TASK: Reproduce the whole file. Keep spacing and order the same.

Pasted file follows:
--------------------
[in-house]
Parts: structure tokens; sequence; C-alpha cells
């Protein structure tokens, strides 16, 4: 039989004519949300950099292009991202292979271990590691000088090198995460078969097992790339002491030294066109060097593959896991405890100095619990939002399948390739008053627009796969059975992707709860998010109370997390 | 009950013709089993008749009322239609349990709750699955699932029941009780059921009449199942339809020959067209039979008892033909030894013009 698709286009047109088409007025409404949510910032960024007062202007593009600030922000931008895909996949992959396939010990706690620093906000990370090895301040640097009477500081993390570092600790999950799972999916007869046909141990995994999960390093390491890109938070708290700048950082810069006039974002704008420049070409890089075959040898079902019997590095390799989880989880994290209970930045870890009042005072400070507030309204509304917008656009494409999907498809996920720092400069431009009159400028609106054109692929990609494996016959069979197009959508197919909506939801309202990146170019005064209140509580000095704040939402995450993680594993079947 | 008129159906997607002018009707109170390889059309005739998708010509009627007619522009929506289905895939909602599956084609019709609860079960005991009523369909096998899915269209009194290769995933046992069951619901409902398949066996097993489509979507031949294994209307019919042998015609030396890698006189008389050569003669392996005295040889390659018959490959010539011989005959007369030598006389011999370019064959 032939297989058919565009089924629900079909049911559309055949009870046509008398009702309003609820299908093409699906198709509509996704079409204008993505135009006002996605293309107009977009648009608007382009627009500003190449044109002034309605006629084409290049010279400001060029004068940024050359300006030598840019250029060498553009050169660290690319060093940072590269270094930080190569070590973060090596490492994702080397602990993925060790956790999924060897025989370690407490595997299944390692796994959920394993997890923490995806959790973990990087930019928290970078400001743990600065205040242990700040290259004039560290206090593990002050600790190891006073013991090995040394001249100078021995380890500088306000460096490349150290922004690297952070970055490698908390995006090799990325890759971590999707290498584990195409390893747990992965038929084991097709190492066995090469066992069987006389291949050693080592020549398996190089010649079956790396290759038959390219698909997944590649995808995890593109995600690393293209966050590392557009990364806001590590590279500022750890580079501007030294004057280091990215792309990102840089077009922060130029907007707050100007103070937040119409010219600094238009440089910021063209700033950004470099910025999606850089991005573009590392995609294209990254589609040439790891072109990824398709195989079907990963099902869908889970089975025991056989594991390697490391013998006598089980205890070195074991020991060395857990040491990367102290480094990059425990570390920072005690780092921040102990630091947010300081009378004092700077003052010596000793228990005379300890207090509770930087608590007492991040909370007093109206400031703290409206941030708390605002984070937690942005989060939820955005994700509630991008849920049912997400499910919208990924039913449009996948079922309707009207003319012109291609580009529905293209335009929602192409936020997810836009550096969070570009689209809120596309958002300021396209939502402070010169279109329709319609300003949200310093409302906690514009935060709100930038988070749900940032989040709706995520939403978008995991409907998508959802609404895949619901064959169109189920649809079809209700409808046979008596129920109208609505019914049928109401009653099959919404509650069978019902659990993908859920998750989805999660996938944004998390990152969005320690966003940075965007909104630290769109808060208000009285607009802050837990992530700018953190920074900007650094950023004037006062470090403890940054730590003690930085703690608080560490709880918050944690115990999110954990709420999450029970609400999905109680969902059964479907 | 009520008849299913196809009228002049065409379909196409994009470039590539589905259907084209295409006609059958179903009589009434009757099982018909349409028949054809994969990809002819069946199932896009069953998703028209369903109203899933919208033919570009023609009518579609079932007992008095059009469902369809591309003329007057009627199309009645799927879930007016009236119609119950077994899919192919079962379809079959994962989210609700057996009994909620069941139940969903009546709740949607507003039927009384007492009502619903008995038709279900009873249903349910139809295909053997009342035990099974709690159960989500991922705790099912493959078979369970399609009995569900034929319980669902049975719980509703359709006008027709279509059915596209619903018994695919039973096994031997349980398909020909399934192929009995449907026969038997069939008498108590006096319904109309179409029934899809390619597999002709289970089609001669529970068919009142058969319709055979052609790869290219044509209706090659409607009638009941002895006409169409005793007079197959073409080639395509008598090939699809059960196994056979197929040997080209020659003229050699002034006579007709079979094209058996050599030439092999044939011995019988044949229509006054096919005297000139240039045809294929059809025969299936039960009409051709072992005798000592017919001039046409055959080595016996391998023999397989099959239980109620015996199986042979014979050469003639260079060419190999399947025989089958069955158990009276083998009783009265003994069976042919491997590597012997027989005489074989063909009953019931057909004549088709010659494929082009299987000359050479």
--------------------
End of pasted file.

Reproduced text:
[in-house]
Parts: structure tokens; sequence; C-alpha cells
């Protein structure tokens, strides 16, 4: 039989004519949300950099292009991202292979271990590691000088090198995460078969097992790339002491030294066109060097593959896991405890100095619990939002399948390739008053627009796969059975992707709860998010109370997390 | 009950013709089993008749009322239609349990709750699955699932029941009780059921009449199942339809020959067209039979008892033909030894013009 698709286009047109088409007025409404949510910032960024007062202007593009600030922000931008895909996949992959396939010990706690620093906000990370090895301040640097009477500081993390570092600790999950799972999916007869046909141990995994999960390093390491890109938070708290700048950082810069006039974002704008420049070409890089075959040898079902019997590095390799989880989880994290209970930045870890009042005072400070507030309204509304917008656009494409999907498809996920720092400069431009009159400028609106054109692929990609494996016959069979197009959508197919909506939801309202990146170019005064209140509580000095704040939402995450993680594993079947 | 008129159906997607002018009707109170390889059309005739998708010509009627007619522009929506289905895939909602599956084609019709609860079960005991009523369909096998899915269209009194290769995933046992069951619901409902398949066996097993489509979507031949294994209307019919042998015609030396890698006189008389050569003669392996005295040889390659018959490959010539011989005959007369030598006389011999370019064959 032939297989058919565009089924629900079909049911559309055949009870046509008398009702309003609820299908093409699906198709509509996704079409204008993505135009006002996605293309107009977009648009608007382009627009500003190449044109002034309605006629084409290049010279400001060029004068940024050359300006030598840019250029060498553009050169660290690319060093940072590269270094930080190569070590973060090596490492994702080397602990993925060790956790999924060897025989370690407490595997299944390692796994959920394993997890923490995806959790973990990087930019928290970078400001743990600065205040242990700040290259004039560290206090593990002050600790190891006073013991090995040394001249100078021995380890500088306000460096490349150290922004690297952070970055490698908390995006090799990325890759971590999707290498584990195409390893747990992965038929084991097709190492066995090469066992069987006389291949050693080592020549398996190089010649079956790396290759038959390219698909997944590649995808995890593109995600690393293209966050590392557009990364806001590590590279500022750890580079501007030294004057280091990215792309990102840089077009922060130029907007707050100007103070937040119409010219600094238009440089910021063209700033950004470099910025999606850089991005573009590392995609294209990254589609040439790891072109990824398709195989079907990963099902869908889970089975025991056989594991390697490391013998006598089980205890070195074991020991060395857990040491990367102290480094990059425990570390920072005690780092921040102990630091947010300081009378004092700077003052010596000793228990005379300890207090509770930087608590007492991040909370007093109206400031703290409206941030708390605002984070937690942005989060939820955005994700509630991008849920049912997400499910919208990924039913449009996948079922309707009207003319012109291609580009529905293209335009929602192409936020997810836009550096969070570009689209809120596309958002300021396209939502402070010169279109329709319609300003949200310093409302906690514009935060709100930038988070749900940032989040709706995520939403978008995991409907998508959802609404895949619901064959169109189920649809079809209700409808046979008596129920109208609505019914049928109401009653099959919404509650069978019902659990993908859920998750989805999660996938944004998390990152969005320690966003940075965007909104630290769109808060208000009285607009802050837990992530700018953190920074900007650094950023004037006062470090403890940054730590003690930085703690608080560490709880918050944690115990999110954990709420999450029970609400999905109680969902059964479907 | 009520008849299913196809009228002049065409379909196409994009470039590539589905259907084209295409006609059958179903009589009434009757099982018909349409028949054809994969990809002819069946199932896009069953998703028209369903109203899933919208033919570009023609009518579609079932007992008095059009469902369809591309003329007057009627199309009645799927879930007016009236119609119950077994899919192919079962379809079959994962989210609700057996009994909620069941139940969903009546709740949607507003039927009384007492009502619903008995038709279900009873249903349910139809295909053997009342035990099974709690159960989500991922705790099912493959078979369970399609009995569900034929319980669902049975719980509703359709006008027709279509059915596209619903018994695919039973096994031997349980398909020909399934192929009995449907026969038997069939008498108590006096319904109309179409029934899809390619597999002709289970089609001669529970068919009142058969319709055979052609790869290219044509209706090659409607009638009941002895006409169409005793007079197959073409080639395509008598090939699809059960196994056979197929040997080209020659003229050699002034006579007709079979094209058996050599030439092999044939011995019988044949229509006054096919005297000139240039045809294929059809025969299936039960009409051709072992005798000592017919001039046409055959080595016996391998023999397989099959239980109620015996199986042979014979050469003639260079060419190999399947025989089958069955158990009276083998009783009265003994069976042919491997590597012997027989005489074989063909009953019931057909004549088709010659494929082009299987000359050479």